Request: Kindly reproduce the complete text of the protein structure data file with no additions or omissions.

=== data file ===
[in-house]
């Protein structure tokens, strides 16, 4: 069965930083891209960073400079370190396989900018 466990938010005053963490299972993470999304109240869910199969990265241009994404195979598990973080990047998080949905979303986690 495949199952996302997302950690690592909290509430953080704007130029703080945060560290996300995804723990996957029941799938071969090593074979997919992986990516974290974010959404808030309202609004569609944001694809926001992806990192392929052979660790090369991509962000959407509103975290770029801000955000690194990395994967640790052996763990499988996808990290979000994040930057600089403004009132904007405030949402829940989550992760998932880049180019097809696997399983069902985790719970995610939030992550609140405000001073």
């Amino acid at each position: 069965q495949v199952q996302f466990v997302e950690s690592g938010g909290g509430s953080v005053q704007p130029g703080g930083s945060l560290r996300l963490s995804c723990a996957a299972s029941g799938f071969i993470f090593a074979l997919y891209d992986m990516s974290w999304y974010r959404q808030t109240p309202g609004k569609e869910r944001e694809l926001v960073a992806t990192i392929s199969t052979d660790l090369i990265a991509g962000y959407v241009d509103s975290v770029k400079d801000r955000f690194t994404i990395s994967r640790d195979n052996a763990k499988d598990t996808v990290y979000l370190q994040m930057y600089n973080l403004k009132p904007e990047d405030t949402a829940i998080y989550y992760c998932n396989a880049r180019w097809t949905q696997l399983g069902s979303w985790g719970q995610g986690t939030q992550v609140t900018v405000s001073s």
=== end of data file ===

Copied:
[in-house]
């Protein structure tokens, strides 16, 4: 069965930083891209960073400079370190396989900018 466990938010005053963490299972993470999304109240869910199969990265241009994404195979598990973080990047998080949905979303986690 495949199952996302997302950690690592909290509430953080704007130029703080945060560290996300995804723990996957029941799938071969090593074979997919992986990516974290974010959404808030309202609004569609944001694809926001992806990192392929052979660790090369991509962000959407509103975290770029801000955000690194990395994967640790052996763990499988996808990290979000994040930057600089403004009132904007405030949402829940989550992760998932880049180019097809696997399983069902985790719970995610939030992550609140405000001073």
């Amino acid at each position: 069965q495949v199952q996302f466990v997302e950690s690592g938010g909290g509430s953080v005053q704007p130029g703080g930083s945060l560290r996300l963490s995804c723990a996957a299972s029941g799938f071969i993470f090593a074979l997919y891209d992986m990516s974290w999304y974010r959404q808030t109240p309202g609004k569609e869910r944001e694809l926001v960073a992806t990192i392929s199969t052979d660790l090369i990265a991509g962000y959407v241009d509103s975290v770029k400079d801000r955000f690194t994404i990395s994967r640790d195979n052996a763990k499988d598990t996808v990290y979000l370190q994040m930057y600089n973080l403004k009132p904007e990047d405030t949402a829940i998080y989550y992760c998932n396989a880049r180019w097809t949905q696997l399983g069902s979303w985790g719970q995610g986690t939030q992550v609140t900018v405000s001073s």